Here’s a few quotes that popped out at me, and if you’re interested and have $35 to drop on a Kindle version, you can read Koster’s full collection of essays in Postmortems.

Read more

The Daily Grind: Would you play Star Wars Galaxies if it relaunched today?

Star Wars Galaxies is 15 years old now, and it was just about seven years ago that SOE announced it was slated for execution. Naturally, it’s been a big topic for us this week; several of our staff even joined together on the largest emulator to stream it on Tuesday. Smed even dropped by to show his support for the game and the emu.

At the end of our stream, MJ and I were chatting about why we don’t really play the emulator more. For MJ, it was the lack of a strong social environment, and if you saw how many people were botting in the cantina, you’d understand why the emu is superficially lacking in that area. For me, it’s the lack of permanence for that server, as well as the lack of features and the lack of what I’d consider a functional economy in its current state.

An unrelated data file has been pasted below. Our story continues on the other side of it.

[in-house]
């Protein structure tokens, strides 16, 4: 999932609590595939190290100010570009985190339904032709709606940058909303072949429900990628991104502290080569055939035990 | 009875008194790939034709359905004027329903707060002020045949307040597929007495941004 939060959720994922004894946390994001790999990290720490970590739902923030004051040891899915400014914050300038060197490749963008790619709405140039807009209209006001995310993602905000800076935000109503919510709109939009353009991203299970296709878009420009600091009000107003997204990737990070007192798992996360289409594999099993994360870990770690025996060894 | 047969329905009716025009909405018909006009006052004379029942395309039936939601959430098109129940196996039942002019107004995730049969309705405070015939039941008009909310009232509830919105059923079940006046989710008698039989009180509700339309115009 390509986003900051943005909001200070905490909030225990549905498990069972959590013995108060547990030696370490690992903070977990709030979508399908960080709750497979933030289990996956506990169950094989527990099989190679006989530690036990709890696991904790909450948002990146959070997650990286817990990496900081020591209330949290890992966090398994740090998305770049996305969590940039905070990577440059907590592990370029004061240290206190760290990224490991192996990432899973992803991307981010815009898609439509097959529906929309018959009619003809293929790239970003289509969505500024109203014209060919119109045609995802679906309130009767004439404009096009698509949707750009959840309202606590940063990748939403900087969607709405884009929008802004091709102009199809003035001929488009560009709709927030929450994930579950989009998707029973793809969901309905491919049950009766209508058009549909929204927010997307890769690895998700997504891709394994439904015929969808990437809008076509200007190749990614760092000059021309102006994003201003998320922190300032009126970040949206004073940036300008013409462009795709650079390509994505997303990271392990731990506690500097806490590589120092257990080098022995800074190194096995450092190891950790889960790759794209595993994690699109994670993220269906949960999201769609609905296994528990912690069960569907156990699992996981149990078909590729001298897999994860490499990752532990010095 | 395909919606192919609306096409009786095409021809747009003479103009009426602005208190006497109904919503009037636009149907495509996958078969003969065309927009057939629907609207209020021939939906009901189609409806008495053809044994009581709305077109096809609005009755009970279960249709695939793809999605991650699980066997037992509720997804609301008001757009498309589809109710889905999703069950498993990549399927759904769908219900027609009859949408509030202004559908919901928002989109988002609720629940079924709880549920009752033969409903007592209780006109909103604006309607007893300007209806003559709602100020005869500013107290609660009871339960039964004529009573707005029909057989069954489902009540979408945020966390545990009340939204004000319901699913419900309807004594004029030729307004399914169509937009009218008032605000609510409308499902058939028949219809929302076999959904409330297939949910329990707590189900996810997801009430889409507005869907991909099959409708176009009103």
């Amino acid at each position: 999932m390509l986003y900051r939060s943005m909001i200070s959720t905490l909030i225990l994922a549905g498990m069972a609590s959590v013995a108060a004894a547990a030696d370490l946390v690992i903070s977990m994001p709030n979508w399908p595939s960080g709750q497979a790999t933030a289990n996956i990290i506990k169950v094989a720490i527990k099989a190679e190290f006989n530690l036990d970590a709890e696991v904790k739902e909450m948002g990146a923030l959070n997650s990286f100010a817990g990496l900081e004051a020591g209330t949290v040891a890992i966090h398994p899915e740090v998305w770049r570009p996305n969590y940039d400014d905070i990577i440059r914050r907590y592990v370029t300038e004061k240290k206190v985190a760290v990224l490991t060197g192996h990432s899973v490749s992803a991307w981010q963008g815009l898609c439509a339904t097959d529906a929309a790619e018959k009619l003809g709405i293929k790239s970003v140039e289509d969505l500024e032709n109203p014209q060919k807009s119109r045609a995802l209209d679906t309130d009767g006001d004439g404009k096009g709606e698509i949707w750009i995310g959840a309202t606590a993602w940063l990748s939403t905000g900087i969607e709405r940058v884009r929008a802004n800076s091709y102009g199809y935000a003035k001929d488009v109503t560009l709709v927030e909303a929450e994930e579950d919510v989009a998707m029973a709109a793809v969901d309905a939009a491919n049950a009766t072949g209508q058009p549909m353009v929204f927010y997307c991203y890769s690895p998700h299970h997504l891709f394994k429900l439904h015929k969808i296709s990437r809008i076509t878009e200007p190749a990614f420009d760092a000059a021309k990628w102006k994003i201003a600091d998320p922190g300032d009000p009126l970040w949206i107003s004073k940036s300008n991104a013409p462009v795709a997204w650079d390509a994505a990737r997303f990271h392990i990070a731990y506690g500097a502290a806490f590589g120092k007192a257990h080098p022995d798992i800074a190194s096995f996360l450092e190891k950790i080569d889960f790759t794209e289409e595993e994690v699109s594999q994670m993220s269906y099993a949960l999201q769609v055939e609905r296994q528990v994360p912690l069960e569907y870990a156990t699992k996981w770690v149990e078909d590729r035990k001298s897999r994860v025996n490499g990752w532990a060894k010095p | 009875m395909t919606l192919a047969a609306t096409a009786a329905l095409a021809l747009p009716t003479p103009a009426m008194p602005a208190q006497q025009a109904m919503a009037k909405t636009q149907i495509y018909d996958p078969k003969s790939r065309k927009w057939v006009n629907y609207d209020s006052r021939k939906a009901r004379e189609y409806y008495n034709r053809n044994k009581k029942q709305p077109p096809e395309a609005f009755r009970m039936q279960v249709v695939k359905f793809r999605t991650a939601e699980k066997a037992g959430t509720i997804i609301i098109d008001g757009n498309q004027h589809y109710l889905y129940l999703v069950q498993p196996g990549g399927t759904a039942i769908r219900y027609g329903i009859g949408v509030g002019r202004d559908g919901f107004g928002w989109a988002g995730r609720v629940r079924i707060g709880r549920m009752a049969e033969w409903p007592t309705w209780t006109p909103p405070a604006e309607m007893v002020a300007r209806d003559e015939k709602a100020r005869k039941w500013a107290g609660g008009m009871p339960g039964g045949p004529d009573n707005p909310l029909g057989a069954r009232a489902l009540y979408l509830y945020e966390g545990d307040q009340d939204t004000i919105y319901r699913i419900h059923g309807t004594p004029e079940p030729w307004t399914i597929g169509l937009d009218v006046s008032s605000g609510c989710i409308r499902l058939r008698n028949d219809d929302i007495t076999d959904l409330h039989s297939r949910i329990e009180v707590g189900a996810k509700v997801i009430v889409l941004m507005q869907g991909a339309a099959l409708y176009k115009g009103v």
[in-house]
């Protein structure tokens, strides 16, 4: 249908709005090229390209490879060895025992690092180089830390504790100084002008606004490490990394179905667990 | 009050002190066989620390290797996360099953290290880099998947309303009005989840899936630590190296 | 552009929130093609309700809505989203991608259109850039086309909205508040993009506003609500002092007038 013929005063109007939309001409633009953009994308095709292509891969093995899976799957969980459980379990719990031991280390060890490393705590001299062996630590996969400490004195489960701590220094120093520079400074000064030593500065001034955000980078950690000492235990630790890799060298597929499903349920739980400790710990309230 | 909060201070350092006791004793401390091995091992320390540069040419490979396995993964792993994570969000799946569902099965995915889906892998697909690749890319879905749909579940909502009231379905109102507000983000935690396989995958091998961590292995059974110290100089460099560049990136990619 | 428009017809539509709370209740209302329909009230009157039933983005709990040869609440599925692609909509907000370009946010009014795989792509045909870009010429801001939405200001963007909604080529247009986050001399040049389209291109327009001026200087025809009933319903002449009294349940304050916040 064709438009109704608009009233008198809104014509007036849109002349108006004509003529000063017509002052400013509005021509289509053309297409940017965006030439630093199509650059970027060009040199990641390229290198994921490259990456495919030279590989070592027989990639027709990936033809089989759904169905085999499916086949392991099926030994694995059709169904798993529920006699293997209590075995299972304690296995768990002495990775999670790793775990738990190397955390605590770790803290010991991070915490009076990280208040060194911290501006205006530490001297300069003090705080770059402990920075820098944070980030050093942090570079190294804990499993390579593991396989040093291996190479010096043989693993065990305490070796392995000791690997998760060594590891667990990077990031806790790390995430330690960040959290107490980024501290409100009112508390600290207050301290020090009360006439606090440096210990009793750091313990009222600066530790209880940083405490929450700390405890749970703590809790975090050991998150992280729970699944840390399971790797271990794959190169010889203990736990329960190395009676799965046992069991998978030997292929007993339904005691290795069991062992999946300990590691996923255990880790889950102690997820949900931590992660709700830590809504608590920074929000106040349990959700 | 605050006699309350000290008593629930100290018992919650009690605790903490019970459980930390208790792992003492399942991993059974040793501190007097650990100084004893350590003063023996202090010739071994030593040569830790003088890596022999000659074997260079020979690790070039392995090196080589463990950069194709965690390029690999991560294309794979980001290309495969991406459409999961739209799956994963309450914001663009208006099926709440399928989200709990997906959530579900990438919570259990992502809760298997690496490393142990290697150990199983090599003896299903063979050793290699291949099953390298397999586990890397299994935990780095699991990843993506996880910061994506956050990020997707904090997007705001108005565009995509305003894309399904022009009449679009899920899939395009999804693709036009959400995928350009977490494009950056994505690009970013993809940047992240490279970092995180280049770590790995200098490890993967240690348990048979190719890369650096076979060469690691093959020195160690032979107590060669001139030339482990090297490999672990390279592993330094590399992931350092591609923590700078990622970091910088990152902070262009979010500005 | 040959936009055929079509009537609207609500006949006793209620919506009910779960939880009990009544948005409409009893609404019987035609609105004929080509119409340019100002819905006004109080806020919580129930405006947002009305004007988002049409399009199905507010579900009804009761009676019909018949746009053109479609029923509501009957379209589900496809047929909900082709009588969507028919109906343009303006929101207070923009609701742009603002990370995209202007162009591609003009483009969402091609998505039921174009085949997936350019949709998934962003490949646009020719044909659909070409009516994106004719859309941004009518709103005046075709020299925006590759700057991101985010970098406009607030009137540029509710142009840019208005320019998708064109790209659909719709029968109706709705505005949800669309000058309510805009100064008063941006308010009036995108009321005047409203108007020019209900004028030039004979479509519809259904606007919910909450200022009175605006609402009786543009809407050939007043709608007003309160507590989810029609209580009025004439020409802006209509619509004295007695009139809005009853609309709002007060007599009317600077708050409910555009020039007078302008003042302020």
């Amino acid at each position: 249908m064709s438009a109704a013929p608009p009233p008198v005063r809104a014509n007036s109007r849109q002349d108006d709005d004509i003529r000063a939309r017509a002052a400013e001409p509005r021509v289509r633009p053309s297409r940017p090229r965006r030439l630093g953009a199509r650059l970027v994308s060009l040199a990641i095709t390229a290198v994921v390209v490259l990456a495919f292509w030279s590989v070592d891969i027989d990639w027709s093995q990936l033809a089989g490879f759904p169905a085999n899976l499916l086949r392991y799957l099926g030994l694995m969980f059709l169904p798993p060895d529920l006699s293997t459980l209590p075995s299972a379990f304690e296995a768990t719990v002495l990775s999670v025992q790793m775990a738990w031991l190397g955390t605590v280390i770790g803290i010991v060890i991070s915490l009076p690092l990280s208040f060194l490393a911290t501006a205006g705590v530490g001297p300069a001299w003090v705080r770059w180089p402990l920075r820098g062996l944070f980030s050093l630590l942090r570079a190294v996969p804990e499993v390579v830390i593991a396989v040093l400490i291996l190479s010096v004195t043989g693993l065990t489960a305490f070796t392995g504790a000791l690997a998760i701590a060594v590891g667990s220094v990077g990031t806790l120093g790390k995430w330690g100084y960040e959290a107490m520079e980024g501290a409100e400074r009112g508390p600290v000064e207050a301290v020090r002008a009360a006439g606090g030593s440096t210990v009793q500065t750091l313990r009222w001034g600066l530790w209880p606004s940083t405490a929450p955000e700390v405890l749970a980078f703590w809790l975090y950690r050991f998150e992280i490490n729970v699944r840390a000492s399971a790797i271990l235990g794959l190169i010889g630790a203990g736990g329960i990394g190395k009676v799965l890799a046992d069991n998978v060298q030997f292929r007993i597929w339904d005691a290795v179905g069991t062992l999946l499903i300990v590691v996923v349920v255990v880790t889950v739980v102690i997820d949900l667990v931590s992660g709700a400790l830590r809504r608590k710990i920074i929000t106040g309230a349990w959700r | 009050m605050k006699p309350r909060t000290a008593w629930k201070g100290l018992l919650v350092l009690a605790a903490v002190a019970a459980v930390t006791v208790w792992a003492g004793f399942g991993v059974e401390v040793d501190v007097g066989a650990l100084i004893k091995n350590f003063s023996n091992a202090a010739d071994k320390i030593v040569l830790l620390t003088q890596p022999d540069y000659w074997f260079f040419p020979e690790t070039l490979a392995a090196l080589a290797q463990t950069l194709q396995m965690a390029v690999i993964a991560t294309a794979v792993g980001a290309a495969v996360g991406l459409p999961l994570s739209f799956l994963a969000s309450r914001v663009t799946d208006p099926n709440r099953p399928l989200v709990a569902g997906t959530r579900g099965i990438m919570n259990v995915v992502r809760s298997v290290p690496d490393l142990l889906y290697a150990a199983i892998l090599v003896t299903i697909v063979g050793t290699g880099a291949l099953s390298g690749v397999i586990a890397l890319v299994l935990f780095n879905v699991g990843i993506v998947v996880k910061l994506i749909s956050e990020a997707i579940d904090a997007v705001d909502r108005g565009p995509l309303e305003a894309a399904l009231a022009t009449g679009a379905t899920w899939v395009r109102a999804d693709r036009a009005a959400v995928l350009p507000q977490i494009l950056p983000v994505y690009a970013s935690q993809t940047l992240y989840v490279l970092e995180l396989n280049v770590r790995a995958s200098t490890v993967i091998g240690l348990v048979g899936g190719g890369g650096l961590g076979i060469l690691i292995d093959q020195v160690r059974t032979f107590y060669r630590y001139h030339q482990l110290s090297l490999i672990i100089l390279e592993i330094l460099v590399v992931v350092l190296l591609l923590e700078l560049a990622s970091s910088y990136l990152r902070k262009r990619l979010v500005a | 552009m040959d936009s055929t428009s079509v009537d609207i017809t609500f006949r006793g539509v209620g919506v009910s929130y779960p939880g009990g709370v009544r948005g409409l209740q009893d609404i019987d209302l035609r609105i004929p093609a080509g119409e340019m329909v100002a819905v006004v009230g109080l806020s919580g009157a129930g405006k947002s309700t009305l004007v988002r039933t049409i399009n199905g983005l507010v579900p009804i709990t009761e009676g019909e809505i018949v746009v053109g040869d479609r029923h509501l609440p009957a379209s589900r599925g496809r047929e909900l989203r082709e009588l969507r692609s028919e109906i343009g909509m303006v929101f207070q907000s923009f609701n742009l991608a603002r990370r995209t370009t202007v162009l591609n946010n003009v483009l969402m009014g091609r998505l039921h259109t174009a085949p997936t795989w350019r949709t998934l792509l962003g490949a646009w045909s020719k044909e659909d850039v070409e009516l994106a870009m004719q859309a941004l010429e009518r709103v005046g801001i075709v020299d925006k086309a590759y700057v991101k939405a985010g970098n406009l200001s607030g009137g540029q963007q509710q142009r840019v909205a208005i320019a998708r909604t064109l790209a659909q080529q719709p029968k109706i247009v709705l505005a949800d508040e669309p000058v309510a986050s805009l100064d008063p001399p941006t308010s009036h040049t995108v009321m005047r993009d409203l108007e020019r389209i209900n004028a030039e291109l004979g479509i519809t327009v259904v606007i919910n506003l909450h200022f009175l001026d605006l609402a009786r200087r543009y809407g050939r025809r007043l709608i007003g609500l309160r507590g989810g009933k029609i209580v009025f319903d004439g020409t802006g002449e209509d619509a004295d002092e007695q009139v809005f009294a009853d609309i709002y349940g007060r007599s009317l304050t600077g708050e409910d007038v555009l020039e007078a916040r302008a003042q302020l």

And yet, if a company legally released Star Wars Galaxies again right now, with all the features it had at its sunset and a clean economy and enough players to make the server ecosystem work properly, I would pretty much head right on over and get busy living, and there’d be a big fight on Massively OP over who got to helm the weekly column on the game. To this day, it’s still the MMORPG experience I am searching for, and I am clearly not alone.

Would you play Star Wars Galaxies if it relaunched today?

Read more

Hyperspace Beacon: Memorable moments in Star Wars Galaxies, the original Star Wars MMORPG